2018 World Championship in London

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Nick Grey
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Re: 2018 World Championship in London

Post by Nick Grey » Wed Nov 21, 2018 10:12 pm

Toss of a coin is a fair choice.

But at the end of the day you have to look to the agreement made by the organisers that have paid the highest price/bribe/sponsorship & selling of rights.

Now that England have got to a semi-final of a football tournament in June 2019 again some broadcasters are wanting to bid. Well done those that won the rights before the qualifiers started.

Richard Bates
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Re: 2018 World Championship in London

Post by Richard Bates » Wed Nov 21, 2018 10:33 pm

Proposed format, venue issues not withstanding.

Match schedule 12-20 games.

1) Winner after 12 games assuming at least four wins
2) If 1) not met, first to four wins
3) Leader after 20 games declared victor
4) Level after 20 games = tiebreak

With potential tweaks to required wins and number of games.

Alex Holowczak
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Re: 2018 World Championship in London

Post by Alex Holowczak » Wed Nov 21, 2018 11:16 pm

Richard Bates wrote:
Wed Nov 21, 2018 10:33 pm
Proposed format, venue issues not withstanding.

Match schedule 12-20 games.

1) Winner after 12 games assuming at least four wins
2) If 1) not met, first to four wins
3) Leader after 20 games declared victor
4) Level after 20 games = tiebreak

With potential tweaks to required wins and number of games.
You are perhaps expecting this, but I think that's a poor idea. In general, I think the chess world needs to acknowledge that lengthening the format isn't the way to go if the aspiration is a wide audience, or the potential of getting the match more widely covered by television. But maybe that isn't the aspiration. Are there any sports that are trying to lengthen the formats, either of their games or the number of games they play in a match? More competitions and shorter formats seems to be what they're all doing. Why is that the wrong approach?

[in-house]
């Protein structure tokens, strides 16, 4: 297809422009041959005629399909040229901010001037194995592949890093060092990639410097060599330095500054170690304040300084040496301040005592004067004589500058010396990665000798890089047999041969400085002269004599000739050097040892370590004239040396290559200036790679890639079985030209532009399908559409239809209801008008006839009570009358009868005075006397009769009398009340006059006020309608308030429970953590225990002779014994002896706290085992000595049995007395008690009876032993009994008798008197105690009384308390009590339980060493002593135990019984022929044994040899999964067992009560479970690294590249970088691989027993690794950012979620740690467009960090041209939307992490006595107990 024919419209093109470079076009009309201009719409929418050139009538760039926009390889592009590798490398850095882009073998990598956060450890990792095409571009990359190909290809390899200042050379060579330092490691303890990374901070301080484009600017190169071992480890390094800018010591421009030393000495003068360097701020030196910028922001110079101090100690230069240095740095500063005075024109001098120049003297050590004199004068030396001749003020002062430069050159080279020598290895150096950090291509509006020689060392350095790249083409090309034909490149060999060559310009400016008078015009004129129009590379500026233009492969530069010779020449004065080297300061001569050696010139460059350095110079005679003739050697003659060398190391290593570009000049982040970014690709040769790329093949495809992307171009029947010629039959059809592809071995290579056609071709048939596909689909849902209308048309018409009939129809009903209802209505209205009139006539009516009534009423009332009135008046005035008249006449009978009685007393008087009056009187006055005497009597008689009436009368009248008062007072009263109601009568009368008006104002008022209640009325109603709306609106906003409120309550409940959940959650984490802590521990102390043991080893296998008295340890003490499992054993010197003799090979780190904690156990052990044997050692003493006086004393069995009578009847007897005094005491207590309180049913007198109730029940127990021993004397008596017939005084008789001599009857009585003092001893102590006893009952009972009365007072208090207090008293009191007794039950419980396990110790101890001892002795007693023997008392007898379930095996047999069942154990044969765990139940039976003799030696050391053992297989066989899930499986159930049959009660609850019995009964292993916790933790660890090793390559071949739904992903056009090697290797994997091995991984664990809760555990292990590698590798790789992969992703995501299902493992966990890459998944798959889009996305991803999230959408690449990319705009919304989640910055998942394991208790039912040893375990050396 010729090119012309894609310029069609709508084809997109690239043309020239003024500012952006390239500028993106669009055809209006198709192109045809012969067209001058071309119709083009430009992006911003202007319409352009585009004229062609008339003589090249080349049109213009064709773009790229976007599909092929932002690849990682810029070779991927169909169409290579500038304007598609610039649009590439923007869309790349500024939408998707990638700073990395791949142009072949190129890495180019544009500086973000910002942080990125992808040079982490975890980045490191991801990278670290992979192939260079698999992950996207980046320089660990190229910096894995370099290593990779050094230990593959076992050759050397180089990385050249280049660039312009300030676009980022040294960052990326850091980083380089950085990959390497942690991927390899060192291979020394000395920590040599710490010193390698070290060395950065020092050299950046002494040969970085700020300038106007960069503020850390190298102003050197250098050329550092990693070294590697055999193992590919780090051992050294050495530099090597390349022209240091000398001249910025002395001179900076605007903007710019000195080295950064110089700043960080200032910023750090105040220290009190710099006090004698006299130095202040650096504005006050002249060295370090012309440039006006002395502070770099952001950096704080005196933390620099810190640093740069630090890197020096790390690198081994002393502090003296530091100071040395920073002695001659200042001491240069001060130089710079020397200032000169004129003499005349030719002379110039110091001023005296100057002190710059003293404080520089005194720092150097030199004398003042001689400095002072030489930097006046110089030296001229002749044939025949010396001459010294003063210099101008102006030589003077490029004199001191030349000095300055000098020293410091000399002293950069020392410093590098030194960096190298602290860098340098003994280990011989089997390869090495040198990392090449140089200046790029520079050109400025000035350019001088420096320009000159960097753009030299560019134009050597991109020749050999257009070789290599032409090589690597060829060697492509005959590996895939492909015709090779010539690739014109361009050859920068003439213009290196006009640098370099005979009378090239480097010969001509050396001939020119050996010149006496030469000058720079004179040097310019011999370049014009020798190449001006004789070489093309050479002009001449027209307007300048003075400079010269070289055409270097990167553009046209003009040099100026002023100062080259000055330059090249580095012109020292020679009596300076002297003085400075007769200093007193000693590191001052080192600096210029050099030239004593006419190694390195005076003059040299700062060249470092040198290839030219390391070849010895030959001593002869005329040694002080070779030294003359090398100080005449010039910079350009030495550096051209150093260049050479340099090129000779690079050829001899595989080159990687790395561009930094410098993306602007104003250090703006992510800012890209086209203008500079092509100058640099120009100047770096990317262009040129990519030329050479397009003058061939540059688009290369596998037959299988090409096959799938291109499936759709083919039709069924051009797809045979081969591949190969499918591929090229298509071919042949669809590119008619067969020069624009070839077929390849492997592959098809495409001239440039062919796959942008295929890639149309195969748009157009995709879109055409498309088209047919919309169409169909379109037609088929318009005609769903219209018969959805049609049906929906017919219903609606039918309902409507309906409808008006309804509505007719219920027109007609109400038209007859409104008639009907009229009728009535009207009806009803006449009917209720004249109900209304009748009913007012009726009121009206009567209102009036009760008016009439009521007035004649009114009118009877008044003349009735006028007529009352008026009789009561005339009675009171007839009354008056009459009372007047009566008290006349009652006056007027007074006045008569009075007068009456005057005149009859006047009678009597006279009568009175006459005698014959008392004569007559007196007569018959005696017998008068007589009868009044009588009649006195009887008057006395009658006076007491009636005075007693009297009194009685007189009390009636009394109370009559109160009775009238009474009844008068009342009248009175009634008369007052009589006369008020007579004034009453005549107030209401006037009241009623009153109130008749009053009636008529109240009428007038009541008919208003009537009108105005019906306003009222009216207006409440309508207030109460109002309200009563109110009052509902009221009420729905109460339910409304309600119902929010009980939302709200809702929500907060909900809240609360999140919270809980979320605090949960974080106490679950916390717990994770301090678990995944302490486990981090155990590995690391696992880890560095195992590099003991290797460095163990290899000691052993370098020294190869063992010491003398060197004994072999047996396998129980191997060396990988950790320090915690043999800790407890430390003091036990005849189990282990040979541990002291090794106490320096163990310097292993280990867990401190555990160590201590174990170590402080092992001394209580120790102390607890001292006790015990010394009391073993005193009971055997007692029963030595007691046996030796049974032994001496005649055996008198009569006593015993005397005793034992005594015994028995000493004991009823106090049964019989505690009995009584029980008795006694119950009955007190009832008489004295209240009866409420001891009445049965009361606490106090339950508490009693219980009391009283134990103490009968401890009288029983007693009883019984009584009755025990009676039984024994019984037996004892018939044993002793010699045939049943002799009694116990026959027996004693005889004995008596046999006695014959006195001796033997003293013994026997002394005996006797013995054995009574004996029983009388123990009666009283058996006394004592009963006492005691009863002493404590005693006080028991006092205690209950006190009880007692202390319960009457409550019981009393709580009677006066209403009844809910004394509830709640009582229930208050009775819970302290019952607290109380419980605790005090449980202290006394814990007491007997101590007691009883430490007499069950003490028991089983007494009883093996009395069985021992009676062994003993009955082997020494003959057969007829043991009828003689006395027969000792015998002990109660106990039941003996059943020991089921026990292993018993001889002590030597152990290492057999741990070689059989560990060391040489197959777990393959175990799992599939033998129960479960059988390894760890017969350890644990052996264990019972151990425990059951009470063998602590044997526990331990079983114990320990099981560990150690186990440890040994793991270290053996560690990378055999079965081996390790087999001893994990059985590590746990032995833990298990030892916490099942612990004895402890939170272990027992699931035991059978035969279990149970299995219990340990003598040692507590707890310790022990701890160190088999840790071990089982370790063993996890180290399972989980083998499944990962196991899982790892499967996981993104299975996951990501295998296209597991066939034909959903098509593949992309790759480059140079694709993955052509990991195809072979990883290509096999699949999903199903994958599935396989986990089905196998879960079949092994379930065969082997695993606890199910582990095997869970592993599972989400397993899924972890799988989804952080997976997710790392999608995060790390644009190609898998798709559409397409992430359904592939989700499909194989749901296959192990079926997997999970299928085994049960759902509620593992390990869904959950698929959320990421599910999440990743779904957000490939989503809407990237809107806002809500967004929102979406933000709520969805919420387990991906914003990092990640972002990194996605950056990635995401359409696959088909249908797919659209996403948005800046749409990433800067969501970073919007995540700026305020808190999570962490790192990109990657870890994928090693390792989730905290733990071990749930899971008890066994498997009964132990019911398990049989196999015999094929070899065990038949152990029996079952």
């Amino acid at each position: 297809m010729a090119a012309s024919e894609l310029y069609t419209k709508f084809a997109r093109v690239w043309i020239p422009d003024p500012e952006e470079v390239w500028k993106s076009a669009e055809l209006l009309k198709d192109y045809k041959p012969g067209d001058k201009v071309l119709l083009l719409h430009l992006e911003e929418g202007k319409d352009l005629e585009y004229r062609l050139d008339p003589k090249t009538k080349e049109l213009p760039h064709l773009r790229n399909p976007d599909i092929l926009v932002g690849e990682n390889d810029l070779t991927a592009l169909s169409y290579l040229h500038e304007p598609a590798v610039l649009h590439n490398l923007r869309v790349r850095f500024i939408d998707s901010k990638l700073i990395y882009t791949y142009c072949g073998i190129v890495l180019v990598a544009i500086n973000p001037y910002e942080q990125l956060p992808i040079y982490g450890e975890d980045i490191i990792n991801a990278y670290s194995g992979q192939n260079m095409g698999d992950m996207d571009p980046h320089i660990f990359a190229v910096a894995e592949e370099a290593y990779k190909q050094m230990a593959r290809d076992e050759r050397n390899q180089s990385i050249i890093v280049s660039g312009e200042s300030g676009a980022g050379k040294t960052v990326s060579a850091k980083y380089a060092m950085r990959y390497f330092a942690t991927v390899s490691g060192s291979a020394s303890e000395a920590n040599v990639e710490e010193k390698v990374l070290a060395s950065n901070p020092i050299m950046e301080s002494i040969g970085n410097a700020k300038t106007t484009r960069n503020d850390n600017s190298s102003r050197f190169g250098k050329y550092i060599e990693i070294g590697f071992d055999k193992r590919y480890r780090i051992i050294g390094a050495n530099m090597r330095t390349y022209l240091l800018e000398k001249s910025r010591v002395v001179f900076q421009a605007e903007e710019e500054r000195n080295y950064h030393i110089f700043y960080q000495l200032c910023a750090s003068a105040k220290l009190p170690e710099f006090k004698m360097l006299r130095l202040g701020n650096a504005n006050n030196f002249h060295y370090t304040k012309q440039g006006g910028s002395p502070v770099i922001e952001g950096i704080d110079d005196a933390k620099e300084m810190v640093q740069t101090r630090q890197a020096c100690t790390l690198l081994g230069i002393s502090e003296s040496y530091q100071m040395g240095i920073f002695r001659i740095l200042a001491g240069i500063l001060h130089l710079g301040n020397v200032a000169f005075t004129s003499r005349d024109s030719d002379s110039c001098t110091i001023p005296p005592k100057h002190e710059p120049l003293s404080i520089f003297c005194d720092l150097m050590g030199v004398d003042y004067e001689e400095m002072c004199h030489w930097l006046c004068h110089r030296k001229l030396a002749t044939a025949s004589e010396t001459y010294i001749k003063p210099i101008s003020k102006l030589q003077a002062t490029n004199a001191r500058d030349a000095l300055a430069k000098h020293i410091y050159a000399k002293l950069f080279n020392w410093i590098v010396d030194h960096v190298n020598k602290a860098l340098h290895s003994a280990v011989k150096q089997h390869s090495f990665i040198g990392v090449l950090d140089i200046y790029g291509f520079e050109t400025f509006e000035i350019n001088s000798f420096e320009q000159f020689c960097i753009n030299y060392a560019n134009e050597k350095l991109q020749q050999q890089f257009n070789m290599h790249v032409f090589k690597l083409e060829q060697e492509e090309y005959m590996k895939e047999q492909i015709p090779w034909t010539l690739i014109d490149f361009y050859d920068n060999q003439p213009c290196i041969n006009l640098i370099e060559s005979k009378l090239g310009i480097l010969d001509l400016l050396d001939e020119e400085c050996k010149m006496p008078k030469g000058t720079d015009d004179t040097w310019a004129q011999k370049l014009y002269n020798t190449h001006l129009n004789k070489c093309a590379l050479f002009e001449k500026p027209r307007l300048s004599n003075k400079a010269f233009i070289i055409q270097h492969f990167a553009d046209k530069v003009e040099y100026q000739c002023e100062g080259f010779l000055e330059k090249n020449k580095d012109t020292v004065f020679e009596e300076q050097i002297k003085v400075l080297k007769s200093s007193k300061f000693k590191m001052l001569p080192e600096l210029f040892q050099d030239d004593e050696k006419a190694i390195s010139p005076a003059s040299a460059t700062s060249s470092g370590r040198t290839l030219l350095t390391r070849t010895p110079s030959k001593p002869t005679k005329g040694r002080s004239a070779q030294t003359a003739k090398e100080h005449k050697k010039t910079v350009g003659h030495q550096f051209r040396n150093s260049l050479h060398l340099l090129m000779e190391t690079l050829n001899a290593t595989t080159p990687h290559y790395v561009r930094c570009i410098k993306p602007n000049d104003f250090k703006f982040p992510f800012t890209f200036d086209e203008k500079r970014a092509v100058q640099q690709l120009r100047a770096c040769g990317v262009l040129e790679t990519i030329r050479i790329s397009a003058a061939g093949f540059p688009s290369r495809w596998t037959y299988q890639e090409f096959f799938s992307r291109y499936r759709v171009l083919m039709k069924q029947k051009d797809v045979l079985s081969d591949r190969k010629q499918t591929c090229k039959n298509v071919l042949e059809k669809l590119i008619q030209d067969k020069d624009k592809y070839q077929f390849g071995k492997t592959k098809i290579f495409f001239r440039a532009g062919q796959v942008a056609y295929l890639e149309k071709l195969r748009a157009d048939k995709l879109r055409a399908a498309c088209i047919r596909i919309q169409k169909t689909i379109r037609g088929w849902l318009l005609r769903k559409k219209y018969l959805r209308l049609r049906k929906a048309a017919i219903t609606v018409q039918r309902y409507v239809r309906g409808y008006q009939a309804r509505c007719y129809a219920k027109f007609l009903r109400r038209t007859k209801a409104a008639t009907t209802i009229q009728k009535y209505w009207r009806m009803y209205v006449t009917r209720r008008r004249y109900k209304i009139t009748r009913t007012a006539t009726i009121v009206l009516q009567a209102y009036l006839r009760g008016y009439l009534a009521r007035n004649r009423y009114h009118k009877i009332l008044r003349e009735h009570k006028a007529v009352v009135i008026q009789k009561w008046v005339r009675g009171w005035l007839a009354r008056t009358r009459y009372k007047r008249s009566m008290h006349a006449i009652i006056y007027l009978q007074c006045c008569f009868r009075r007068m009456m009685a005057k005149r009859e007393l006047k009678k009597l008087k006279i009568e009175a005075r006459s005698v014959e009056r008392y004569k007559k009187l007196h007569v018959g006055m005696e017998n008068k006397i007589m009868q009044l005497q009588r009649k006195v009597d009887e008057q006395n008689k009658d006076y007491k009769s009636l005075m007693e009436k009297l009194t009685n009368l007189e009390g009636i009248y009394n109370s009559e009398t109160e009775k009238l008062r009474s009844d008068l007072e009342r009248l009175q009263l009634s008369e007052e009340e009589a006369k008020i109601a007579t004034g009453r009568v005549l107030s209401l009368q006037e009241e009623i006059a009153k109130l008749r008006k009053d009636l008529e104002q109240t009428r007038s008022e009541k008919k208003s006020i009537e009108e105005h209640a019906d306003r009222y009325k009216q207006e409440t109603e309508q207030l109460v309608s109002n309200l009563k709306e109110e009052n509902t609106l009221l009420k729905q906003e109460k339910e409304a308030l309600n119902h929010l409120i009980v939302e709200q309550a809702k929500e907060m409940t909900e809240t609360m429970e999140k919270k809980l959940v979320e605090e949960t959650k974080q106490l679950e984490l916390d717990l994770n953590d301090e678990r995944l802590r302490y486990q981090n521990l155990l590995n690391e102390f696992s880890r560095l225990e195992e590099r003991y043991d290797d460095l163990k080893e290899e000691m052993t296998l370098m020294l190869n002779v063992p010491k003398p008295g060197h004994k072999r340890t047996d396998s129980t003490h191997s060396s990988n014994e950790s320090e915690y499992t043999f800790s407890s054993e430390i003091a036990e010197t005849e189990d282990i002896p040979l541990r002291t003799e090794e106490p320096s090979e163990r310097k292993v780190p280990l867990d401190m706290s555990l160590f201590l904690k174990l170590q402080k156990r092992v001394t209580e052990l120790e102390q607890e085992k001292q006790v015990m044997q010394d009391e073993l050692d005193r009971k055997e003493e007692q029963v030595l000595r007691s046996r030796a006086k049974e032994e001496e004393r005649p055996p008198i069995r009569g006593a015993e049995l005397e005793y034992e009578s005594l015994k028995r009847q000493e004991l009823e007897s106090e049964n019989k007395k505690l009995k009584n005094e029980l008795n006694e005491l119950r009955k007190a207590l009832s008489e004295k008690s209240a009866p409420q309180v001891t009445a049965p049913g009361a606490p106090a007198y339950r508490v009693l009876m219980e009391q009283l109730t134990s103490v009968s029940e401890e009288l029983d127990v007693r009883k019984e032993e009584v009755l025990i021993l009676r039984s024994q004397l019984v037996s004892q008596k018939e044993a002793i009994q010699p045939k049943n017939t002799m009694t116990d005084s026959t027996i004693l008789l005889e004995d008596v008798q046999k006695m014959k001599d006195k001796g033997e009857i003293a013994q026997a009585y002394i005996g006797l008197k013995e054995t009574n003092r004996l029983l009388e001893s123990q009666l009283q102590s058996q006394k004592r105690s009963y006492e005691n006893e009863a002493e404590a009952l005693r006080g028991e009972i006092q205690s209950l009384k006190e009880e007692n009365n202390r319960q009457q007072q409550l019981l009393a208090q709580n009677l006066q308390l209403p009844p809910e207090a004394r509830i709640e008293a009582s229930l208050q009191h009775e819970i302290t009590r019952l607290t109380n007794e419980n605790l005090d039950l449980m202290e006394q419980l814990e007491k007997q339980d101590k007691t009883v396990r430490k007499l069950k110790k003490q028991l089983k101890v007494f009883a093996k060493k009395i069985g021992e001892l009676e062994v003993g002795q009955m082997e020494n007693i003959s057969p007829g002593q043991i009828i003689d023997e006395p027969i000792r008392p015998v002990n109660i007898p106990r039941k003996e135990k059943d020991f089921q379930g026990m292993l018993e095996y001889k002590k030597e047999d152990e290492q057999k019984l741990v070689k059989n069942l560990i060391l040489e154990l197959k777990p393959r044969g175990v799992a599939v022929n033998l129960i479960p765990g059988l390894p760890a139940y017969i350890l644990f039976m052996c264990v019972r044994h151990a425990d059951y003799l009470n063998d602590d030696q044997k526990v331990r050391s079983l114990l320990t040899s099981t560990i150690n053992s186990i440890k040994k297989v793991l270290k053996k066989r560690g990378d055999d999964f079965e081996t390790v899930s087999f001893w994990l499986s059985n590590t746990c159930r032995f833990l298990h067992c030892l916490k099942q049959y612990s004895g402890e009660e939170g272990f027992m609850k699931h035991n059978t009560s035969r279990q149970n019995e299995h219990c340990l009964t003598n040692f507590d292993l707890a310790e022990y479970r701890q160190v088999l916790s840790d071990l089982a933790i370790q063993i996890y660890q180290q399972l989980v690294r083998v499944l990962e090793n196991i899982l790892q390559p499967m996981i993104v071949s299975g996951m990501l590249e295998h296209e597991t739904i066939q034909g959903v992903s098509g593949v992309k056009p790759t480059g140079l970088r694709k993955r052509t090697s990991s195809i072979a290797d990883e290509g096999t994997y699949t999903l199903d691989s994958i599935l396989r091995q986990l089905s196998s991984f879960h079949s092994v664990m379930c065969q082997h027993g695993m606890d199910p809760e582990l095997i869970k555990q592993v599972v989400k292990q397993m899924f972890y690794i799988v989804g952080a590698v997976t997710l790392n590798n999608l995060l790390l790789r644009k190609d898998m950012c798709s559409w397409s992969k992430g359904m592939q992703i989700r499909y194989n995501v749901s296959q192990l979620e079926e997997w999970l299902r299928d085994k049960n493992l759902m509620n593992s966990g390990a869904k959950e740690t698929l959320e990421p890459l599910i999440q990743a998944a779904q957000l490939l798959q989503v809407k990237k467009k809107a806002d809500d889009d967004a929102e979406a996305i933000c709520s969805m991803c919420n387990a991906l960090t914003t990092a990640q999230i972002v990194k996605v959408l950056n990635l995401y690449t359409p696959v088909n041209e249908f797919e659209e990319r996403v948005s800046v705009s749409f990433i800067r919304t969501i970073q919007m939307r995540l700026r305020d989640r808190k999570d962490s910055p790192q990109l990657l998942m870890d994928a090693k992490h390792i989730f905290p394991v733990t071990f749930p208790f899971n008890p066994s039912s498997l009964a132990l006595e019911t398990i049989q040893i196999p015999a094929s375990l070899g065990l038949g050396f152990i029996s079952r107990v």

Alex Holowczak
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Re: 2018 World Championship in London

Post by Alex Holowczak » Wed Nov 21, 2018 11:43 pm

Here's how I'd do it. It's radical and it departs from tradition, but I think it would be a much more modern, engaging and perhaps even TV-friendly format. So it'll never happen.

You run a series of events with 32 players. In year 1, let the 16 highest-rated players in to all events. The other 16 could be made up in different ways, my proposal would be the Continental Champions, maybe the World Junior Champion and then the rest from a qualifying event, held as an 11-round Open Swiss. The Open Swiss would charge an entry fee but have no prize money - the prize is qualification to the main events. This is a bit like qualifying schools in golf and tennis - the prize is the tour card. If people don't take the place up for some reason (e.g. injured playing football, can't get a visa), then you invite the next person in the qualifying school to make up the numbers to get to 32.

The events are 32-player Knockouts, with the top 16 players seeded and drawn against one of the other 16 players at random. They play best-of-2 throughout, with one game per day. Playoffs on day 3 if required. Rest days scheduled after the L16 and SF. So the tournament takes 17 days in total, which fits into a cycle of just over 2 weeks and 3 weekends. Award points depending on which round the players lose in, e.g. 1 for a L32 loser, 2 for a L16 loser, 4 for a QF loser, 8 for a SF loser, 12 for the runner up and 20 for the winner. Try to run 6 of these during the year if possible, in different countries around the world (ideally in different continents). At the end of the year, then either: 1. The player with the most points is the World Champion (as is common in motorsport, for example - no doubt other examples of the principle exist), or 2. The top 8 qualify for a Double Round Robin, a bit like the Candidates Tournament, and the winner is the World Champion. I'm not sure which of those two options I prefer.